In high temperatures, lying in the southeast of Anatolia, the city of Gaziantep gave refreshment to 48 young people who arrived from different countries of Europe, North Africa, the Middle East, and the Caucasus.

As soon as we mention Turkey, we immediately think of Istanbul, Ankara, or other coastal cities. But, in the southeast of Anatolia lies a city that probably has few tourists but contains a lot of history and culture.

Gaziantep is the host city that gathered 48 young people from the region of Europe, North Africa, and the Caucasus.

The "Strengthening Entrepreneurship Education for Youth Workers" Project was the reason why these young people changed at least two planes to reach the city that was once called Antep.


This project was under the umbrella of Erasmus+ and coordinated with Hasan Kalyoncu University in partnership with ILA and a group of other partners. Participants from these regions held workshops to discuss market potential, develop business plans and share their planned impact with each other.


"Foreign city with familiar feeling"

From Pristina to Gaziantep, we had to change two planes. First, we landed in the famous Istanbul and after some wandering around the airport we managed to find the gate that would take us to our destination, Gaziantep.

We arrived at the Gaziantep airport, took the Havas public bus, and with a deep sense of confidence, headed to the hotel address. The driver did not speak English, but with great diligence and without hesitation drove us to the front of the hotel.

At the earliest moment that we arrived at the city; big steam of heat fell on our heads.


(Participants in the city of Gaziantep)


There weren't many people around, and those that were could be seen walking slowly. Although at first everything felt foreign, after a while it started to feel familiar.

The hospitality, the conservatism, the collectivism, and that slow feeling that the city exuded made us think that we were just in another city in the Western Balkans.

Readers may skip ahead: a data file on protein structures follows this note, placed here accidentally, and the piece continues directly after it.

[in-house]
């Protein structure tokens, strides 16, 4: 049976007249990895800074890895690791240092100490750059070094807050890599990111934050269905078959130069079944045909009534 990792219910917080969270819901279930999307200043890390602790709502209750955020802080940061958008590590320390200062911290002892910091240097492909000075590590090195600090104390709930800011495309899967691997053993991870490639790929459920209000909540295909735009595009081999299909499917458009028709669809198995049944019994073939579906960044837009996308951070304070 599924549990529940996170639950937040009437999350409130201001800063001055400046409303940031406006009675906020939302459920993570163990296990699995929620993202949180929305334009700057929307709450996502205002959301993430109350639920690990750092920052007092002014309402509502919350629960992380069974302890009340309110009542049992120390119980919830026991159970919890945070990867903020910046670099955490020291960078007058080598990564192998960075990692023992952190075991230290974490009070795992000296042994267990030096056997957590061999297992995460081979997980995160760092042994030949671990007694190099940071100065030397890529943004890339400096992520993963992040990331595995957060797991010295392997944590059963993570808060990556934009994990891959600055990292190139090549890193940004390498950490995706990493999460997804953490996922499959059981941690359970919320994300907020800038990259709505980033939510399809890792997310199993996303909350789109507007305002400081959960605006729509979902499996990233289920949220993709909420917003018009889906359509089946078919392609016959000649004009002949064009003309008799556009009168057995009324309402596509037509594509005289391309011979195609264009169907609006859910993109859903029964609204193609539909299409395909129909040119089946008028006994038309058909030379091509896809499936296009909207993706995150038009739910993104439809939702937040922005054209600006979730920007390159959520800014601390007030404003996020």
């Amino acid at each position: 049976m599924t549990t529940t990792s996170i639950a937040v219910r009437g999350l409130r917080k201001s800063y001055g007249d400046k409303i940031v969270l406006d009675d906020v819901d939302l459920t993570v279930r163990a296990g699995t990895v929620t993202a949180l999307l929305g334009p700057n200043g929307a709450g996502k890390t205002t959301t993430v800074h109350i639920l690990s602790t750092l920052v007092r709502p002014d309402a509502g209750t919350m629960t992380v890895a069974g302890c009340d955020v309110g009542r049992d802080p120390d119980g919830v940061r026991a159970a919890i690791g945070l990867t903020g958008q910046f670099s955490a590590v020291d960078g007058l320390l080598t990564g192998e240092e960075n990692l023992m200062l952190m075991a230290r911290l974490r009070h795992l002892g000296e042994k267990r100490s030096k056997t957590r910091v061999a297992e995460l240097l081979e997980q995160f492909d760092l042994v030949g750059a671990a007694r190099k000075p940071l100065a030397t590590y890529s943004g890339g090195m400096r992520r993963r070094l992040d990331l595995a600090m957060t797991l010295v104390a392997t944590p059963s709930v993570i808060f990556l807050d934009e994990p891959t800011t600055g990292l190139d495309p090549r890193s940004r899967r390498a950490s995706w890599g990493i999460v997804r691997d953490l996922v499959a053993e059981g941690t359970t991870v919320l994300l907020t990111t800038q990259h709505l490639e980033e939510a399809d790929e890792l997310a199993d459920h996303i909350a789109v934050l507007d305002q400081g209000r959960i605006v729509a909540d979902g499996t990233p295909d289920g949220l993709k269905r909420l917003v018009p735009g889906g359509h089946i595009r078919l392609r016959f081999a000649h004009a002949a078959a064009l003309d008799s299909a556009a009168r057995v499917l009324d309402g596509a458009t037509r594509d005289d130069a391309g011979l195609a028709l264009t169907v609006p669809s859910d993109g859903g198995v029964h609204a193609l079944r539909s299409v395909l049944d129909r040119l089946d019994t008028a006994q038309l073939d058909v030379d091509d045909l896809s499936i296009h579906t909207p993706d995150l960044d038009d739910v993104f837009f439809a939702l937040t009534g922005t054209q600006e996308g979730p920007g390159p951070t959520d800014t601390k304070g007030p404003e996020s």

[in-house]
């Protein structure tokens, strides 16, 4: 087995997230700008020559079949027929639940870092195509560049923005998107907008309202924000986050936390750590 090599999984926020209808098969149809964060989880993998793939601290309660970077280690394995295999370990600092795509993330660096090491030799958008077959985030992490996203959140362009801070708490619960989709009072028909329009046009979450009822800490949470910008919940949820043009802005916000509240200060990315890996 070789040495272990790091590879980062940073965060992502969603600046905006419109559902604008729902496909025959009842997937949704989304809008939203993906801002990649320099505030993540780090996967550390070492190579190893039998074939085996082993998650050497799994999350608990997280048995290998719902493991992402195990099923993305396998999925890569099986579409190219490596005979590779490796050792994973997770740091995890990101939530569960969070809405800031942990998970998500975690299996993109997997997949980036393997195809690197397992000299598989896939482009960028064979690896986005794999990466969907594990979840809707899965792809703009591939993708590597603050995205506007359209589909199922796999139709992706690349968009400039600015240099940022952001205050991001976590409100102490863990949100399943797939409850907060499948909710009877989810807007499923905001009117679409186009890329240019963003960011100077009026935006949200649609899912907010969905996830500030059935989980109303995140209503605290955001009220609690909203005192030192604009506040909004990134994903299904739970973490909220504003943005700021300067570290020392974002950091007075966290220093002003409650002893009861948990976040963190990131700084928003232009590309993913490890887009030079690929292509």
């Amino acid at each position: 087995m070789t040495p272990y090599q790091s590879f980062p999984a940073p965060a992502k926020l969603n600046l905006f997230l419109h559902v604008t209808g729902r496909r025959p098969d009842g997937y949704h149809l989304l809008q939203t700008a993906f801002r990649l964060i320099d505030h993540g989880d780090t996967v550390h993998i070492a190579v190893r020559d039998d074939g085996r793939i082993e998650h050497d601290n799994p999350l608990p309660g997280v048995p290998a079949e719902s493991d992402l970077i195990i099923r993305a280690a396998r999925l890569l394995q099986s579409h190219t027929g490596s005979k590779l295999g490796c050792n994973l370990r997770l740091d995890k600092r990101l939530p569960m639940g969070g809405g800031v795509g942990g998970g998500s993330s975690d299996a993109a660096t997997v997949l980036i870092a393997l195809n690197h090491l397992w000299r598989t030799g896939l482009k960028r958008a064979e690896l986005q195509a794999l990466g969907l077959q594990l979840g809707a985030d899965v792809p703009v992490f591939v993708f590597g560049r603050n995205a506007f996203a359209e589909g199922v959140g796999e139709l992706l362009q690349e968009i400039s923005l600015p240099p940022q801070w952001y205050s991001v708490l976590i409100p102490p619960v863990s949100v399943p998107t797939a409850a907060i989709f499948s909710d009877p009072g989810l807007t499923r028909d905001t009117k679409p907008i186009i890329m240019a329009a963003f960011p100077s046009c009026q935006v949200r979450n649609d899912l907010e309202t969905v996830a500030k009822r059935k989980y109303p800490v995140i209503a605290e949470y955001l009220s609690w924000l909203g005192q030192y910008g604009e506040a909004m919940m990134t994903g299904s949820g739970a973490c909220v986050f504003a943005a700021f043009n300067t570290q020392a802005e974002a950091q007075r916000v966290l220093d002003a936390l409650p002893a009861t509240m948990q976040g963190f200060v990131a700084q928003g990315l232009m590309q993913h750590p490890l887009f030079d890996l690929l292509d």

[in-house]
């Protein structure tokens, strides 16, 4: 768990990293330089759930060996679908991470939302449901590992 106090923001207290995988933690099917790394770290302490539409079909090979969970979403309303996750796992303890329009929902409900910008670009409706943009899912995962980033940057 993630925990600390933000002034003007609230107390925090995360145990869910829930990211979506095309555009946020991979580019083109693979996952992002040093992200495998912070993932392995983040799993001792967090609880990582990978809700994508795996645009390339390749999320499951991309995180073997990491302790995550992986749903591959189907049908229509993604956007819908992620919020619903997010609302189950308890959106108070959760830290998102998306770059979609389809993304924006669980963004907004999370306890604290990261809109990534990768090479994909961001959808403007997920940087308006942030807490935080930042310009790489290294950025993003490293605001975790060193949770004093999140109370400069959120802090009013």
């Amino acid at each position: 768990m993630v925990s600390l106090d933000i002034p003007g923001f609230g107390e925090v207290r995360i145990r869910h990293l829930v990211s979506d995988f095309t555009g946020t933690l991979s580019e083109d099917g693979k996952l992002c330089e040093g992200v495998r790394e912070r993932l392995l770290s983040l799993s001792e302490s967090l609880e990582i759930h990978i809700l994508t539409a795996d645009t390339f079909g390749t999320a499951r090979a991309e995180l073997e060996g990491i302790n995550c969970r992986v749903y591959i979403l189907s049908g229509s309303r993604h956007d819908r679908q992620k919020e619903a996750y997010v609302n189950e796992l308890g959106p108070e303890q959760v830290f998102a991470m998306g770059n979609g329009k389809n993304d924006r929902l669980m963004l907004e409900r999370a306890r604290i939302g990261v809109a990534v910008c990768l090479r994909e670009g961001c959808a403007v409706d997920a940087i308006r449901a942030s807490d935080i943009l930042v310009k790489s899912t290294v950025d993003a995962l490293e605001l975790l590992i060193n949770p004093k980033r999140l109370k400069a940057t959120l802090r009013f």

The participants were arriving at the hotel, bringing with them a wide range of cultures, energies, experiences, and emotions.

Intercultural communication is a symbolic process that encompasses a wide range of meanings. Globalism appears to be gaining traction as we are all similar in some ways, but it is the small cultural differences that distinguish us, which only adds to the intrigue of meeting and getting to know one another.


"City of contrasts"

The desire to know new stories and new people was what prompted Angelica from Italy to come to Gaziantep.

“Truth be told, I came here more because I had never been to Turkey than the program itself." - she told us honestly during the interview. Discussions with her about women's rights, LGBTQ+ rights, and other marginalized groups relieved the tiredness of long evening walks.

She did not hesitate to discuss the political situation in Italy, but she also did not stop inquiring about the political and social situations in the other young participants' countries. It was exactly as she stated at the start of the interview: “I’m doing this type of training first because I want to know Turkey in which I never have been before and because I want to get to know new cultures, new people and new stories.”


       (Angelica Gimbo & Anna Nardone trying Gaziantep’s Baklava)


Angelica stayed in Gaziantep for eight days and in Istanbul for two days. She had enough time to perform a quick observer analysis that identified two different contrasts.

The first contrast was between Istanbul and Gaziantep, while the second was within the city.

“I’ve spent two days in Istanbul, and I could see the differences in contrast between a big city that would seem like a capital even though it is not and Gaziantep, which is, let's say, not so big but is very local. So, I was impressed to find the welcoming attitude of the Turkish people in every situation and every context that we could get into, and very high buildings that were in contrast with some ruins that were just in the center of the street. So, you could close your eyes 

to the destructive valley and on the other side you would see and have those magnificent buildings," explained Angelica.

The conversation with her and her friend Anna was mostly filled with laughter, especially when we improvised a mini-Italian language course.

Angelica made me laugh and critiqued me at the same time. She urged me to engage in more conversation with the locals in Gaziantep because, in her opinion, doing so helps you overcome whatever prejudices and stereotypes you might have. As a result, she is grateful for the city's culture and friendliness.

"There were a lot of insights from the cultures and these contributed to deconstructing some bias that unfortunately I have but I’m trying to deconstruct and also these mistakes and stereotypes that I thought I did not have but I discovered that I had and so these really contributed to opening my mind and expanding my curiosity to travel around and get to know people completely different from my country," added Angelica.